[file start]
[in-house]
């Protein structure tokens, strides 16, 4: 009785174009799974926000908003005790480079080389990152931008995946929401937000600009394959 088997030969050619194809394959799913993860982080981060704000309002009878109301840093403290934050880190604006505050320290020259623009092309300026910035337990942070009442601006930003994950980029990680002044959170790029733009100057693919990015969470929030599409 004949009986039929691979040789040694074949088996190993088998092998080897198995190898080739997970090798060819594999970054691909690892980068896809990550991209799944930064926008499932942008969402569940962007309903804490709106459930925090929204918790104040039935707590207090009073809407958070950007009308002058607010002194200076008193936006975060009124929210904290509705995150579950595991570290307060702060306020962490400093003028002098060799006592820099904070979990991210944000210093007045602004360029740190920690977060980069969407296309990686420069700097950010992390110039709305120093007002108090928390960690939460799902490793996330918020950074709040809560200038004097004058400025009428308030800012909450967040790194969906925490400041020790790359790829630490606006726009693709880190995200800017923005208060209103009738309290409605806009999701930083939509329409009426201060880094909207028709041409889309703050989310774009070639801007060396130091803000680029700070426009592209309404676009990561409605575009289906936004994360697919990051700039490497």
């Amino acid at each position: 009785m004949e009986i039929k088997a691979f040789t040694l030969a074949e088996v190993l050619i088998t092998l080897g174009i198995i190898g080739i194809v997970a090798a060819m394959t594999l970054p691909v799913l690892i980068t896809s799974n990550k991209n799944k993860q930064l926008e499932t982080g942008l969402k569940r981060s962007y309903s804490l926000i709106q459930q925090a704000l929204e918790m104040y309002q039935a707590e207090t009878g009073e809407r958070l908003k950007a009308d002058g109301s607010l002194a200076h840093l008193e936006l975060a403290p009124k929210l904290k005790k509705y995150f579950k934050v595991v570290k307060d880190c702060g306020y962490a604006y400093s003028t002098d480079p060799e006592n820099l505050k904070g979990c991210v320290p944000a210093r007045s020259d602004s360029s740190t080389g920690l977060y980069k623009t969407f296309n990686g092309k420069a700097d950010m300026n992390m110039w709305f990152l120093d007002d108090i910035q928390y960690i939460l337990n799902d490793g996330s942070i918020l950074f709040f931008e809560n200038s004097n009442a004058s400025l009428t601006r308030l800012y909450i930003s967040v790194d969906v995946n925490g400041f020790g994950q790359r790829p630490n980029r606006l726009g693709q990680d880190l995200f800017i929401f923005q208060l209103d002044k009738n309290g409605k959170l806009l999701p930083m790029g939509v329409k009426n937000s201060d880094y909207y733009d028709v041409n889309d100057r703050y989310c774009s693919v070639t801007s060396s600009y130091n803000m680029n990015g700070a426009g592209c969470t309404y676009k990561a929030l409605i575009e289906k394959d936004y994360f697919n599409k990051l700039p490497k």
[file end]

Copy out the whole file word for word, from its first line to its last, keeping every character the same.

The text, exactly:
[in-house]
């Protein structure tokens, strides 16, 4: 009785174009799974926000908003005790480079080389990152931008995946929401937000600009394959 088997030969050619194809394959799913993860982080981060704000309002009878109301840093403290934050880190604006505050320290020259623009092309300026910035337990942070009442601006930003994950980029990680002044959170790029733009100057693919990015969470929030599409 004949009986039929691979040789040694074949088996190993088998092998080897198995190898080739997970090798060819594999970054691909690892980068896809990550991209799944930064926008499932942008969402569940962007309903804490709106459930925090929204918790104040039935707590207090009073809407958070950007009308002058607010002194200076008193936006975060009124929210904290509705995150579950595991570290307060702060306020962490400093003028002098060799006592820099904070979990991210944000210093007045602004360029740190920690977060980069969407296309990686420069700097950010992390110039709305120093007002108090928390960690939460799902490793996330918020950074709040809560200038004097004058400025009428308030800012909450967040790194969906925490400041020790790359790829630490606006726009693709880190995200800017923005208060209103009738309290409605806009999701930083939509329409009426201060880094909207028709041409889309703050989310774009070639801007060396130091803000680029700070426009592209309404676009990561409605575009289906936004994360697919990051700039490497």
């Amino acid at each position: 009785m004949e009986i039929k088997a691979f040789t040694l030969a074949e088996v190993l050619i088998t092998l080897g174009i198995i190898g080739i194809v997970a090798a060819m394959t594999l970054p691909v799913l690892i980068t896809s799974n990550k991209n799944k993860q930064l926008e499932t982080g942008l969402k569940r981060s962007y309903s804490l926000i709106q459930q925090a704000l929204e918790m104040y309002q039935a707590e207090t009878g009073e809407r958070l908003k950007a009308d002058g109301s607010l002194a200076h840093l008193e936006l975060a403290p009124k929210l904290k005790k509705y995150f579950k934050v595991v570290k307060d880190c702060g306020y962490a604006y400093s003028t002098d480079p060799e006592n820099l505050k904070g979990c991210v320290p944000a210093r007045s020259d602004s360029s740190t080389g920690l977060y980069k623009t969407f296309n990686g092309k420069a700097d950010m300026n992390m110039w709305f990152l120093d007002d108090i910035q928390y960690i939460l337990n799902d490793g996330s942070i918020l950074f709040f931008e809560n200038s004097n009442a004058s400025l009428t601006r308030l800012y909450i930003s967040v790194d969906v995946n925490g400041f020790g994950q790359r790829p630490n980029r606006l726009g693709q990680d880190l995200f800017i929401f923005q208060l209103d002044k009738n309290g409605k959170l806009l999701p930083m790029g939509v329409k009426n937000s201060d880094y909207y733009d028709v041409n889309d100057r703050y989310c774009s693919v070639t801007s060396s600009y130091n803000m680029n990015g700070a426009g592209c969470t309404y676009k990561a929030l409605i575009e289906k394959d936004y994360f697919n599409k990051l700039p490497k």